Posted by graywacke on May 9, 2018

First timer?  In this formerly once-a-day blog (and now pretty much a once-every-four-or-five days blog), I use an app that provides a random latitude and longitude that puts me somewhere in the continental United States (the lower 48).  I call this “landing.”

I keep track of the watersheds I land in, as well as the town or towns I land near.  I do some internet research to hopefully find something of interest about my landing location. 

To find out more about A Landing A Day (like who “Dan” is) please see “About Landing” above.  To check out some recent changes in how I do things, check out “About Landing (Revisited).”

Landing number 2400; A Landing A Day blog post number 834.

Dan:  Today’s lat/long (33o 31.878’N, 90o 8.000’W) puts me in the NW Florida peninsula:

Here’s my local landing map, showing that Archer is the only game in town, er, I mean, the only town in the game:

Here’s my streams-only map:

It’s not obvious that my drainage heads east.  But I used the Google Earth (GE) elevation tool, and was able to determine that drainage (much of it in limestone caverns/cracks/crevices below the surface) makes its way east and ends up in the watershed of Orange Creek; on to the Oklawaha River (3rd hit); on to the St. John’s River (6th hit).

I have very good Google Earth (GE) Street View coverage of my landing:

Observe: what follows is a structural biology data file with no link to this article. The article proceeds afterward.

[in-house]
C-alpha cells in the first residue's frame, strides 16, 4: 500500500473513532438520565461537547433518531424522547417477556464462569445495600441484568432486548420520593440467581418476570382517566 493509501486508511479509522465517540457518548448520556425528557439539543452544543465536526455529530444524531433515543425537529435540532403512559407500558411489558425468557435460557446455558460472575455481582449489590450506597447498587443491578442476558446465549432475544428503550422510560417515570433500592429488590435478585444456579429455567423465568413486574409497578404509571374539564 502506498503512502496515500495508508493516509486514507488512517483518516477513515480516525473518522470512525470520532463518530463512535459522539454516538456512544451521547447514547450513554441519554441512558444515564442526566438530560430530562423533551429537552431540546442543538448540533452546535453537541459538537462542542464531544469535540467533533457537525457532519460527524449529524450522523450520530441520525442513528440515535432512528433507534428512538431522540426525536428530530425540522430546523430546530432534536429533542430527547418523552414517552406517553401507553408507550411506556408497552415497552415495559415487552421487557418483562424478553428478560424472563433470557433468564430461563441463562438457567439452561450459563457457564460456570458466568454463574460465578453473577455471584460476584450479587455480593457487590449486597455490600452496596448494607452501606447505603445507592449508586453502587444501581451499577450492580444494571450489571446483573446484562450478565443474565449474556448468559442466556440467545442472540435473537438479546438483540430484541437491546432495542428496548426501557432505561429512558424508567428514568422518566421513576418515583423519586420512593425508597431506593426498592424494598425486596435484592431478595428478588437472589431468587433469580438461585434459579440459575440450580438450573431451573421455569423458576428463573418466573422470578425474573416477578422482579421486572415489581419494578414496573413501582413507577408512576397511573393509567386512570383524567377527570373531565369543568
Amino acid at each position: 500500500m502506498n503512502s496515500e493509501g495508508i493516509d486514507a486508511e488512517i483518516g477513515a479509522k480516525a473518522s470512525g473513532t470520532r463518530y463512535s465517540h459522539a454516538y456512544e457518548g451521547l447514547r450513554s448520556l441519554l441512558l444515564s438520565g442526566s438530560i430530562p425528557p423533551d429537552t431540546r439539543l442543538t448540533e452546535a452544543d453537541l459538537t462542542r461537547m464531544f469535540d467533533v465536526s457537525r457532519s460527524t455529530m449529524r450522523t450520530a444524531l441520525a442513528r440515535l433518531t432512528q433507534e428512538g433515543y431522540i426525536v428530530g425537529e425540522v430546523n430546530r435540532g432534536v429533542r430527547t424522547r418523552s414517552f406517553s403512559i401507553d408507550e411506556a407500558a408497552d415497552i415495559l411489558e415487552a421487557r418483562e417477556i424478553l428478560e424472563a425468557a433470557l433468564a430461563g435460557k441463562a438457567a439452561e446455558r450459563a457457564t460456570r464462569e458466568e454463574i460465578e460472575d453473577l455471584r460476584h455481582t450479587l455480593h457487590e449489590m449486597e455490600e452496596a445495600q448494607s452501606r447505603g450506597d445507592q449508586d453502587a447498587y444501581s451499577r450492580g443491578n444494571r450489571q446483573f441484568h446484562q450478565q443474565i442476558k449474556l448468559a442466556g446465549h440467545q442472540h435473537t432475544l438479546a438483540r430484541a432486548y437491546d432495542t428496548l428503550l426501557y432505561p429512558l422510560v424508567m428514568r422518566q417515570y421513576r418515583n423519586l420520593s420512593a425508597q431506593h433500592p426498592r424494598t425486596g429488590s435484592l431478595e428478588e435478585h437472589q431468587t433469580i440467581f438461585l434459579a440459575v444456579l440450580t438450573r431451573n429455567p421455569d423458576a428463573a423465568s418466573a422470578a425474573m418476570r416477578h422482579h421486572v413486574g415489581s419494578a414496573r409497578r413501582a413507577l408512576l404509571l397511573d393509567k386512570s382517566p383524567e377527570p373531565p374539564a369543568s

And here ‘tis:

As mentioned above, my drainage ends up way east of my landing in the Oklawaha River.  Here’s a GE shot showing where I put the Orange Dude to get a look at the river:

Here’s the upstream view:

And the downstream:

Now I’d like to take a quick step back and review some recent posts.  First, there’s Greenwood MS where I featured Delta Blues pioneer Robert Johnson.  Before Greenwood was North Platte ND, where I featured singer/songwriter Josh Rouse.  Skipping over Eureka NV, we come to Jamestown ND, where I featured singer Peggy Lee.  Before Jamestown was Okemah OK, where I featured Woody Guthrie. 

I don’t want my regular readers to think that this blog has turned into a music history treatise.  But, you’ll never guess what’s going to happen here in Archer Florida. 

There’s one and only one hook in Archer:  it was the final home of one Bo Diddley.  From Wiki:

Ellas McDaniel (born Ellas Otha Bates, 1928 – 2008), known as Bo Diddley, was an American singer, guitarist, songwriter and music producer who played a key role in the transition from the blues to rock and roll. He influenced many artists, including Elvis Presley, the Beatles, the Rolling Stones, and the Clash.  He began his seminal work in the early 1950s.

The origin of the stage name Bo Diddley is unclear.  Although, as an expression, “bo diddley” likely evolved as follows:  A diddley bow is a homemade single-string instrument played mainly by farm workers in the South. It probably has influences from the West African coast.  In the American slang term bo diddly, bo is an intensifier and diddly is a truncation of diddly squat, which means “absolutely nothing”.